Posts Tagged ‘Baltimore’


From the annual reports (pro)

Three of the pro chapters in Region 2 submitted annual reports this year. Here are some highlights from their reports:

Maryland

• The top program of the year was a collaboration with the Maryland-Delaware-D.C. Press Association and the Salisbury University campus chapter: a program called “Can reporters balance activism and objectivity?”

• Chapter President Jennifer Brannock Cox was part of that panel, as well as one on President Donald Trump and the media. She gave a presentation on mobile apps at the Region 2 conference at Elon University in North Carolina.

• The chapter spoke out forcefully against the mayor of Baltimore’s decision to ban a radio reporter (and the chapter’s vice president at the time) from her weekly press briefing. Brannock Cox helped promote press freedom issues in Annapolis at the start of the the state legislature’s session.

Virginia

• The chapter in 2016 launched a program to match college students and early-career journalists to more experienced professionals. The chapter expects to expand the program.

• A trivia night mixer included the SPJ chapter and the Hampton Roads chapter of the Public Relations Society of America.

• The chapter gives scholarships to college journalists to attend the annual Excellence in Journalism conference.

Washington, D.C.

• The chapter held panel discussions on coverage of D.C. regional news, election coverage, police cameras, and solutions for the newsroom.

• #HomelessNewsBlitz was a chapter effort spearheaded by board member Eric Falquero, the editor in chief of Street Sense, a street paper. Local journalists gathered to report stories for an issue of the paper.

• The chapter hosted 18 journalists from Shanghai, China, for a lunch meeting.

Hey ’19

The SPJ national board voted electronically on Dec. 22 to hold SPJ’s 2019 national convention in San Antonio.

There are a variety of reasons why this is a good thing, including a favorable bid on hotel rooms and convention space and a sensible rotation among regions of the country. The SPJ headquarters staff is very good at scouting convention sites and at running the conventions.

The Excellence in Journalism convention schedule for the next four years will be New Orleans in 2016, Anaheim in 2017, Baltimore in 2018 and now San Antonio in 2019.

The 2019 conference dates will be Sept. 5 to 7.

This brings up the annual dilemma about the best time of year to hold the national conference. Early September isn’t a great time for college students to break away from school, but there are many other factors (including cost) that sometimes necessitate picking that week.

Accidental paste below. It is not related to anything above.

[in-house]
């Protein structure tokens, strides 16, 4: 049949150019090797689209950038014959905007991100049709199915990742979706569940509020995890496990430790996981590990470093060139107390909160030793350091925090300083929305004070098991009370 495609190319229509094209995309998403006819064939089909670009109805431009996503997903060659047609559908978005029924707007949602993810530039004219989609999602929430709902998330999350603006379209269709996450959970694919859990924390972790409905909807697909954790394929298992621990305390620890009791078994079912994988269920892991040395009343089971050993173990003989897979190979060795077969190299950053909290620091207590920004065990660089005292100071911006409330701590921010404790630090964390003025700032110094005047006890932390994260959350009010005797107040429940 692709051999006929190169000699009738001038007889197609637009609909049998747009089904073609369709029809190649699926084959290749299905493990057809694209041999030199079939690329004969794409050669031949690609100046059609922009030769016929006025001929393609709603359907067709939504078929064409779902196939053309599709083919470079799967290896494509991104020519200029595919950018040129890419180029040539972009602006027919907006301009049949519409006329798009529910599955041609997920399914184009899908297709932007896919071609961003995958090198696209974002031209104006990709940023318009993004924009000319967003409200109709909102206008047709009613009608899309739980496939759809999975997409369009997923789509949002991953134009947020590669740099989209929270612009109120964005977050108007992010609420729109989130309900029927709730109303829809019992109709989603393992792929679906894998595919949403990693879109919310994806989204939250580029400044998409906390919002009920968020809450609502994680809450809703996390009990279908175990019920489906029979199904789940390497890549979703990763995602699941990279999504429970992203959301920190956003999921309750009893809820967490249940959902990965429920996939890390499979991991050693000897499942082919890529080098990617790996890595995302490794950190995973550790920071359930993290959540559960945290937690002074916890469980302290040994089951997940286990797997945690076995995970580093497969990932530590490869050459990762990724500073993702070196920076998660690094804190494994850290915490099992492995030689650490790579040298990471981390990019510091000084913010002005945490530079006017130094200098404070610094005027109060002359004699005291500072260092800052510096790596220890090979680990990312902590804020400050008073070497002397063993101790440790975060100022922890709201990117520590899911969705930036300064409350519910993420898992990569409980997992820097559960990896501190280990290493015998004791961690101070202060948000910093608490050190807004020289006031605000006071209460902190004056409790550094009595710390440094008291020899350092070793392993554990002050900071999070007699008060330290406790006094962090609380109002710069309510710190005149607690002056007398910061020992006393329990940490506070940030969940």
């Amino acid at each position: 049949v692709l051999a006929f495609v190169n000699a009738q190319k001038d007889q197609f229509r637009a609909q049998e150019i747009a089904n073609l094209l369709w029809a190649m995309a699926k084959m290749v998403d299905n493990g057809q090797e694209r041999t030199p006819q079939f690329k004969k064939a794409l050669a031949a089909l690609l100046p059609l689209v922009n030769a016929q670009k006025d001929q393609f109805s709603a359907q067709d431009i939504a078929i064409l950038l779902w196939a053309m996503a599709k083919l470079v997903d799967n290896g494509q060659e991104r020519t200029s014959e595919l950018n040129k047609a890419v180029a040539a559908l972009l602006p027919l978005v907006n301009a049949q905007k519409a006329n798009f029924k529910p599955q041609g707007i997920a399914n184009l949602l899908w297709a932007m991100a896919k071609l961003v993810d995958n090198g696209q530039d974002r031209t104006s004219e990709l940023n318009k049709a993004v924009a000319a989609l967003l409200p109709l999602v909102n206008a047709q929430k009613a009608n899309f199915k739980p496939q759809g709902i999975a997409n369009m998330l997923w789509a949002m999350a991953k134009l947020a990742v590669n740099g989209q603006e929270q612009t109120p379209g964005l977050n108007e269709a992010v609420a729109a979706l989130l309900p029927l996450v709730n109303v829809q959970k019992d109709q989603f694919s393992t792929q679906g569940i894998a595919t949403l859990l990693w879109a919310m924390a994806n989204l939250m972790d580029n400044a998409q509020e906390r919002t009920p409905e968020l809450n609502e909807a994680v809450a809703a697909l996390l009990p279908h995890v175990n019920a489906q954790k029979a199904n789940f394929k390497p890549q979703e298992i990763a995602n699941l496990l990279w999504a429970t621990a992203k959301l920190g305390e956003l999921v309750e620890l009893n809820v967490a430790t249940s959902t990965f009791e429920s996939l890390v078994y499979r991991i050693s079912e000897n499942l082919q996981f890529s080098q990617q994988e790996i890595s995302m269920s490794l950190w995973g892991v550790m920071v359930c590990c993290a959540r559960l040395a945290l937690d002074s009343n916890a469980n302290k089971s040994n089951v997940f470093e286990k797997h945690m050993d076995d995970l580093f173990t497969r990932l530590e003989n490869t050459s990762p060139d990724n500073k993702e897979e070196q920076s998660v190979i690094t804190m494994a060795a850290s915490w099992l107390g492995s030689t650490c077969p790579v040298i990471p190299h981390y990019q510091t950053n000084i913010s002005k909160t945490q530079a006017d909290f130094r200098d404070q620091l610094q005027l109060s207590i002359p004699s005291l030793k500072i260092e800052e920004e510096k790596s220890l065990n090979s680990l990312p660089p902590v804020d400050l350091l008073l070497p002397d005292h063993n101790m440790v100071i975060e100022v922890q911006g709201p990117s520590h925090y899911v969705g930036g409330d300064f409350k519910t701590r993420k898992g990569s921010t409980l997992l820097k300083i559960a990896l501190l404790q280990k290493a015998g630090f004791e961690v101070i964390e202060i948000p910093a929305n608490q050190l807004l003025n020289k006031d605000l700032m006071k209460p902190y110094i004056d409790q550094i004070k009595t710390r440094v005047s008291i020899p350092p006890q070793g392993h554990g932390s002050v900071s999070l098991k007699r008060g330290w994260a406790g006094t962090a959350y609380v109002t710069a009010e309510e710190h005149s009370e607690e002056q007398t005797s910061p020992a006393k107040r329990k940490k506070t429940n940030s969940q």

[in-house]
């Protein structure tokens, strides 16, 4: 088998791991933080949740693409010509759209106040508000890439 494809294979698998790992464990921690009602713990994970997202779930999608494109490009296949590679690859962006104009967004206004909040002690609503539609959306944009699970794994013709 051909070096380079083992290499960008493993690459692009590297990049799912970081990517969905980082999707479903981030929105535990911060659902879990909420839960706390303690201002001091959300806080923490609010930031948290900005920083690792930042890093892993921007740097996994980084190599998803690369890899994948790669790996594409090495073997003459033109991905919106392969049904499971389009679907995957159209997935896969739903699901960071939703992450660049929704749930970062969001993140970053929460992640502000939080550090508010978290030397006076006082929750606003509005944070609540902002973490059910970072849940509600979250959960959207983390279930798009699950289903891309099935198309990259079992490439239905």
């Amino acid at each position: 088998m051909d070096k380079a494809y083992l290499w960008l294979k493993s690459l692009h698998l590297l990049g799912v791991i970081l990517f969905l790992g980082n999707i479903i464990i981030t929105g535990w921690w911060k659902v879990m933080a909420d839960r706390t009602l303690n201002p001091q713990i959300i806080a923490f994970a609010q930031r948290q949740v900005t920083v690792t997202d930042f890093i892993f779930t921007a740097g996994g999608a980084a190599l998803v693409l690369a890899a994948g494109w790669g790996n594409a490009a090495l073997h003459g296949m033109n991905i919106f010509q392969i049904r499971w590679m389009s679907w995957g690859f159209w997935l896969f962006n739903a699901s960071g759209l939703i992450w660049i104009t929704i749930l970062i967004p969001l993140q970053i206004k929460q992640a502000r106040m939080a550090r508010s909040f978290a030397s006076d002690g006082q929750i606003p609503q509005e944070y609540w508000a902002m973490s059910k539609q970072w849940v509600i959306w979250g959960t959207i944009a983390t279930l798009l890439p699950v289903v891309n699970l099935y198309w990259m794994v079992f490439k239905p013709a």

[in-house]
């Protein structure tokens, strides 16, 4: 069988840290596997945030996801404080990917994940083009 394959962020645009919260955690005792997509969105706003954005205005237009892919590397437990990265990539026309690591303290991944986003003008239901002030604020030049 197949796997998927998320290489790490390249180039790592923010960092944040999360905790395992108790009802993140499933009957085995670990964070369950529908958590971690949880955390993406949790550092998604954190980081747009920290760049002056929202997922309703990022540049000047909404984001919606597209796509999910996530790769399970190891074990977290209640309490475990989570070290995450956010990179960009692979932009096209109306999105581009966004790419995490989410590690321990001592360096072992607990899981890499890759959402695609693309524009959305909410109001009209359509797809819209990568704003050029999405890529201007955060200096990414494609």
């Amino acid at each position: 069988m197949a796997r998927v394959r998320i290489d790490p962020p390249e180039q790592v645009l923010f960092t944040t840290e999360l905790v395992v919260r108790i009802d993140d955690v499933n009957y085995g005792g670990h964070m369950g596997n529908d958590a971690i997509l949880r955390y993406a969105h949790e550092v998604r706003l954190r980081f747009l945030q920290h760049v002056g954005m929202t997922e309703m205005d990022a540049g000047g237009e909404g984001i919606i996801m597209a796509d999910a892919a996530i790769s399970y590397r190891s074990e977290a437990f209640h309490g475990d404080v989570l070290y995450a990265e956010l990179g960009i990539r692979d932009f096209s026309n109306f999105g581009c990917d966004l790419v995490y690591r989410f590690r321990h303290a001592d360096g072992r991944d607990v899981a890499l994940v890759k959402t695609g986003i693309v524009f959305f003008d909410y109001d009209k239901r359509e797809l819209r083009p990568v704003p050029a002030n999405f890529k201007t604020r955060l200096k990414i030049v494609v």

As a side note, SPJ still needs to do better about sharing the news about votes taken by the board as they happen and letting members know in advance that the board is considering taking an action such as this. I generally try to post news about electronic meetings such as this one in advance, but didn’t this time.

I believe the board and HQ staff should publicize every meeting, even if there’s no practical way for the public to sit in on the meeting.

The following section is part of the Openness and Accountability Best Practices that SPJ encourages chapters to follow. The national board should try to follow them, too, and generally does — but not always.

  • Meetings

    SPJ meetings at the local and national level should follow the spirit of state sunshine laws (for a good description of open meeting law elements, see www.rcfp.org/ogg). Leaders should:

    — Post meeting time, date, and place information in advance for members, prospective members, and the public, on a website, Facebook page, email or other accessible venue.

    — Include action/discussion items in meeting agendas to increase meeting attendance and attract potential new members. Members should contact the president at least two days in advance of the meeting if they would like to request a topic for the agenda.

    — Allow anyone from the membership or public to observe meetings. Provide an open comment period to let people chime in.

    — Post a summary of the meeting at a chapter website promptly, preferably within five business days of the meeting, so members can keep abreast of chapter activities. Include any decisions or votes.

    — Make meetings accessible, both physically and electronically. Meetings should be held where people are welcome to attend and can easily access. Consider GoToMeeting or other electronic means of broadcasting meetings and allowing participation for those cannot get to the meeting, but are interested in what happens.

    — Account for circumstances where private discussion among leaders is necessary, similar to state open meeting laws. For example, typical exemptions that might allow meeting in “executive session” include considering/debating the qualifications of new leader appointees, rent negotiations for space, pending/potential litigation, etc. If board members do discuss matters in executive session, they should come out and make any decisions and votes publicly.

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